- Cognitive behavioural and dialectical behavioural informed therapy – this is specifically useful for participants that may also suffer from anxiety or depression as well as those with certain personality disorders. This therapy provides tools and healthy coping strategies to help the patient counteract their negative approach.
What can Priory offer?
Priory has a nationwide network of hospitals which offer a 28-day addiction treatment programme, including medically assisted detoxification. As well as therapy and treatment noted above, Priory centres such as Life Works, also have more bespoke and specific programmes such as sex addiction treatment which can take place with the partner of the client, as part of their recovery process and treatment.
Life Works for example, also includes the family in the client’s recovery process by running two-day family programmes while clients are in treatment. This can sometimes mean three or four families working in a group together with the clients during one programme. This can be incredibly beneficial as addiction is often referred to as a family illness where all involved have been taken hostage by the addiction. Therefore, it makes sense that when someone comes into treatment, open and honest communication can take place without the fear of what could have gone before, such as rejection or abandonment, when previously challenged.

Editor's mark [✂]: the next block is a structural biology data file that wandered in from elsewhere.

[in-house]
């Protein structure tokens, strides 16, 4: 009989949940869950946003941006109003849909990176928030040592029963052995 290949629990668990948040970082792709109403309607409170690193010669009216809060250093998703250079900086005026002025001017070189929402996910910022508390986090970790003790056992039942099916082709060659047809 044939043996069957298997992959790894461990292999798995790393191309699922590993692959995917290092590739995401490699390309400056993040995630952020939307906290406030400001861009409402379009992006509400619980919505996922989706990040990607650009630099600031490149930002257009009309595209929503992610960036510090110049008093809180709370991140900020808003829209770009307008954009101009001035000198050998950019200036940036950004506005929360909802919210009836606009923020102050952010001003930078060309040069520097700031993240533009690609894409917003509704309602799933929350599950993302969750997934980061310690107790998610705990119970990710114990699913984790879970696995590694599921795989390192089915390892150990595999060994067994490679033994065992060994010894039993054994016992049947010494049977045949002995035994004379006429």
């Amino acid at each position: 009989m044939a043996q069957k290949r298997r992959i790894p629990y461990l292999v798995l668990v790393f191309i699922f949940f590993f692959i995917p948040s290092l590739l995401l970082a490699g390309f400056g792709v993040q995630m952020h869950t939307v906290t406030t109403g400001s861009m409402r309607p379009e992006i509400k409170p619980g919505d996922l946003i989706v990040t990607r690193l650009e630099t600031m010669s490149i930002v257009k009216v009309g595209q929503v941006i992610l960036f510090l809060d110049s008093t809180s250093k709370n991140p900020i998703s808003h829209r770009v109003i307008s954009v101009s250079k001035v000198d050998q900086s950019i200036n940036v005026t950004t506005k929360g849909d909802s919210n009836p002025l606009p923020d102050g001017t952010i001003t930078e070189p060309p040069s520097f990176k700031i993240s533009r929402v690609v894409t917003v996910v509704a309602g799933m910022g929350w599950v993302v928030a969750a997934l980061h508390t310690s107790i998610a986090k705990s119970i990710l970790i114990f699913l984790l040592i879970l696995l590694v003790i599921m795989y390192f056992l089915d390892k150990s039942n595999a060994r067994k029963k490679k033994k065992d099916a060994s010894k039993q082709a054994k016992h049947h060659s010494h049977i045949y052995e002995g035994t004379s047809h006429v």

Life Works refers to itself as a community because treatment heavily focuses on inclusion for all and when our clients finish their programme, we encourage them to continue to engage with the fellowships, for an ongoing support network.
For some that may need further support and structure beyond an aftercare provision, Priory also provides secondary care as well as ongoing one-to-one therapy which often reassures patients and makes the process less daunting.
For less acute patients, our hospitals have support from nearby wellbeing centres which provide outpatient therapy packages for addictions.
Download our support leaflet to provide your patients with further information and advice that they can take away with them.